Neurocognitive impairment (NCI) remains a significant cause of morbidity in human immunodeficiency virus (HIV)-positive individuals despite highly active antiretroviral therapy (HAART). White matter abnormalities have emerged as a key component of age-related neurodegeneration, and accumulating evidence suggests they play a role in HIV-associated neurocognitive disorders. Viral persistence in the brain induces chronic inflammation associated with lymphocytic infiltration, microglial proliferation, myelin loss, and cerebrovascular lesions. In this study, gene expression profiling was performed on frontal white matter from 34 older HIV+ individuals on HAART (18 with NCI) and 24 HIV-negative controls. We used the NanoString nCounter platform to evaluate 933 probes targeting inflammation, interferon and stress responses, energy metabolism, and central nervous system-related genes. Viral loads were measured using single-copy assays. Compared to HIV- controls, HIV+ individuals exhibited increased expression of genes related to interferon, MHC-1, and stress responses, myeloid cells, and T cells and decreased expression of genes associated with oligodendrocytes and energy metabolism in white matter. These findings correlated with increased white matter inflammation and myelin pallor, suggesting interferon (IRFs, IFITM1, ISG15, MX1, OAS3) and stress response (ATF4, XBP1, CHOP, CASP1, WARS) gene expression changes are associated with decreased energy metabolism (SREBF1, SREBF2, PARK2, TXNIP) and oligodendrocyte myelin production (MAG, MOG), leading to white matter dysfunction. Machine learning identified a 15-gene signature predictive of HIV status that was validated in an independent cohort. No specific gene expression patterns were associated with NCI. These findings suggest therapies that decrease chronic inflammation while protecting mitochondrial function may help to preserve white matter integrity in older HIV+ individuals.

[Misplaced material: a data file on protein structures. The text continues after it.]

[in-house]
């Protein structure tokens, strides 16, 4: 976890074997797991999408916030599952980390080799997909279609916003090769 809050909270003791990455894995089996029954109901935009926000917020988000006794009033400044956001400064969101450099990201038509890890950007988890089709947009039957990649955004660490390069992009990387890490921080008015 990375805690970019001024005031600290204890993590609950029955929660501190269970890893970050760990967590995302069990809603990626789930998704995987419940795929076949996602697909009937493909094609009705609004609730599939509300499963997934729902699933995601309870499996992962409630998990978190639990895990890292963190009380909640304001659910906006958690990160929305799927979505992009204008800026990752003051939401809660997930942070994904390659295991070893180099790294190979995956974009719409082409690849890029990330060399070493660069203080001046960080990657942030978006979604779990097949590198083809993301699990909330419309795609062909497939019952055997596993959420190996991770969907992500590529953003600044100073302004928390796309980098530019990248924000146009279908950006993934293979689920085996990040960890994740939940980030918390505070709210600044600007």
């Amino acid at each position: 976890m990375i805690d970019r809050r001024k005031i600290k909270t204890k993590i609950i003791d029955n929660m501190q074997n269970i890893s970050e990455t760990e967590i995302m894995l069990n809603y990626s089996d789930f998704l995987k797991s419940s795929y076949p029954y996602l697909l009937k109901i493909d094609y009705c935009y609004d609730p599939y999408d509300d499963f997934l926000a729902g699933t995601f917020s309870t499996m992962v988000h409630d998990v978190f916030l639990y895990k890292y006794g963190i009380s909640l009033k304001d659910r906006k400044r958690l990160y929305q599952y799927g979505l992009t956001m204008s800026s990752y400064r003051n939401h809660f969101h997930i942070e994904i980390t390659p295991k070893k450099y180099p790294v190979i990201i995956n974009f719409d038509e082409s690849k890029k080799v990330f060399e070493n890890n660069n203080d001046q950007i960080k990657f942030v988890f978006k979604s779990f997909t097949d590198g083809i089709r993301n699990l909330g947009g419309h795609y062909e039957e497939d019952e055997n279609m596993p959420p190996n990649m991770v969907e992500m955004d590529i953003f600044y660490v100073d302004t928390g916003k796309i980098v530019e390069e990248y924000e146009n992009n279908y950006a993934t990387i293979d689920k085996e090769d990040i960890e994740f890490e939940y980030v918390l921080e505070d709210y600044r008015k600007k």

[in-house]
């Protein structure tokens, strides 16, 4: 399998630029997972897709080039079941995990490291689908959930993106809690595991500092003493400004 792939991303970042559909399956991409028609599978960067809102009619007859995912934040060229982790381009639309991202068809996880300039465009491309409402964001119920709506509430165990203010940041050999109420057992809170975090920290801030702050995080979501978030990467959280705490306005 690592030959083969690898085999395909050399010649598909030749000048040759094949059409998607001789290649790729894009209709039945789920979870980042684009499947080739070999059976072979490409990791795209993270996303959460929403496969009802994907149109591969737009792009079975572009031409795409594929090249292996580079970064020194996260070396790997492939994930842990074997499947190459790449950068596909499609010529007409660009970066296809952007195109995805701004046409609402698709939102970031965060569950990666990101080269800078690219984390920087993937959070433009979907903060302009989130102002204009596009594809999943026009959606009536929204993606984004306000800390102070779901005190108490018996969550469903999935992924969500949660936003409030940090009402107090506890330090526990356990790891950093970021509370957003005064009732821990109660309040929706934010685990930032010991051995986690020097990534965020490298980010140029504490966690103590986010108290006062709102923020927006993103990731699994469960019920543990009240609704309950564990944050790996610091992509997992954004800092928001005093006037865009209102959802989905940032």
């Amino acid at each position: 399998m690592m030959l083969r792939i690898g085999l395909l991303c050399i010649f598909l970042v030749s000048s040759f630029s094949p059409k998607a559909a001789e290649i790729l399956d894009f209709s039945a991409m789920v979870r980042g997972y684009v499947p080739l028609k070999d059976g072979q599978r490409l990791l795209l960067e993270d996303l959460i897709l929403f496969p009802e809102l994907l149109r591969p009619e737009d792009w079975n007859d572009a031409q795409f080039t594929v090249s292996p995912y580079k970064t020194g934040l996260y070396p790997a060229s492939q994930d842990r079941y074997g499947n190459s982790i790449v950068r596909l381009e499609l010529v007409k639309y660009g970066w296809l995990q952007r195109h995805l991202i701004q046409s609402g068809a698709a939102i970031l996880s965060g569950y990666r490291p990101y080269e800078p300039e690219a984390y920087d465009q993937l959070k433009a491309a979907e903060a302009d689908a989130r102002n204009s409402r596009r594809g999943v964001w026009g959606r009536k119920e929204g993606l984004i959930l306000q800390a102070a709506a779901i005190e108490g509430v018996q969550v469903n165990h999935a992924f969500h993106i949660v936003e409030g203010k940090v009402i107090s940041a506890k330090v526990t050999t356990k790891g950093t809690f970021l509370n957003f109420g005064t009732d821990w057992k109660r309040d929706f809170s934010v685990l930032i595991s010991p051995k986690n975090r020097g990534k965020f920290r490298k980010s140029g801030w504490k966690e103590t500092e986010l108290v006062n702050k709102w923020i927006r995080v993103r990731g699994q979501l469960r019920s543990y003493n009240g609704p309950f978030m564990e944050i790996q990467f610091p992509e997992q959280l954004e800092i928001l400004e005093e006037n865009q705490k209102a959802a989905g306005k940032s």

Background Lung disease is a common comorbidity in people with HIV/AIDS, independent of smoking status. The effects of marijuana smoking on risk of lung disease in HIV-infected individuals are unclear. Methods In this prospective cohort study, we quantified lung disease risk among men enrolled in the Multicenter AIDS Cohort Study (MACS), a long-term observational cohort of HIV-infected and uninfected men who have sex with men. Eligible participants were aged ≥30 years with self-reported marijuana and tobacco smoking data from biannual study visits between 1996 and 2014. Pulmonary diagnoses were obtained from self-report and medical records. Analyses were performed using Cox models and Generalized Estimating Equations adjusted for tobacco smoking, CD4 T cell count, and other risk factors. Findings 1630 incident pulmonary diagnoses were reported among 1352 HIV-seropositive and 1352 HIV-seronegative eligible participants matched for race and baseline age (53,794 total person-visits, median follow-up 10.5 years). 27% of HIV-infected participants reported daily or weekly marijuana smoking for one or more years in follow-up, compared to 18% of uninfected participants (median 4·0 and 4·5 years daily/weekly use, respectively). HIV-infected participants had an increased likelihood of infectious or non-infectious pulmonary diagnoses compared to uninfected participants (33·2% vs. 21·5%, and 20·6% vs. 17·2%, respectively). Among HIV-infected participants, recent marijuana smoking was associated with increased risk of infectious pulmonary diagnoses and chronic bronchitis independent of tobacco smoking and other risk factors for lung disease (hazard ratio [95% confidence interval] 1·43 [1·09–1·86], and 1·54 [1·11–2·13], respectively); these risks were additive in participants smoking both substances. There was no association between marijuana smoking and pulmonary diagnoses in HIV-uninfected participants. Interpretation In this longitudinal study, long-term marijuana smoking was associated with lung disease independent of tobacco smoking and other risk factors in HIV-infected individuals. These findings could be used to reduce modifiable risks of lung disease in high-risk populations.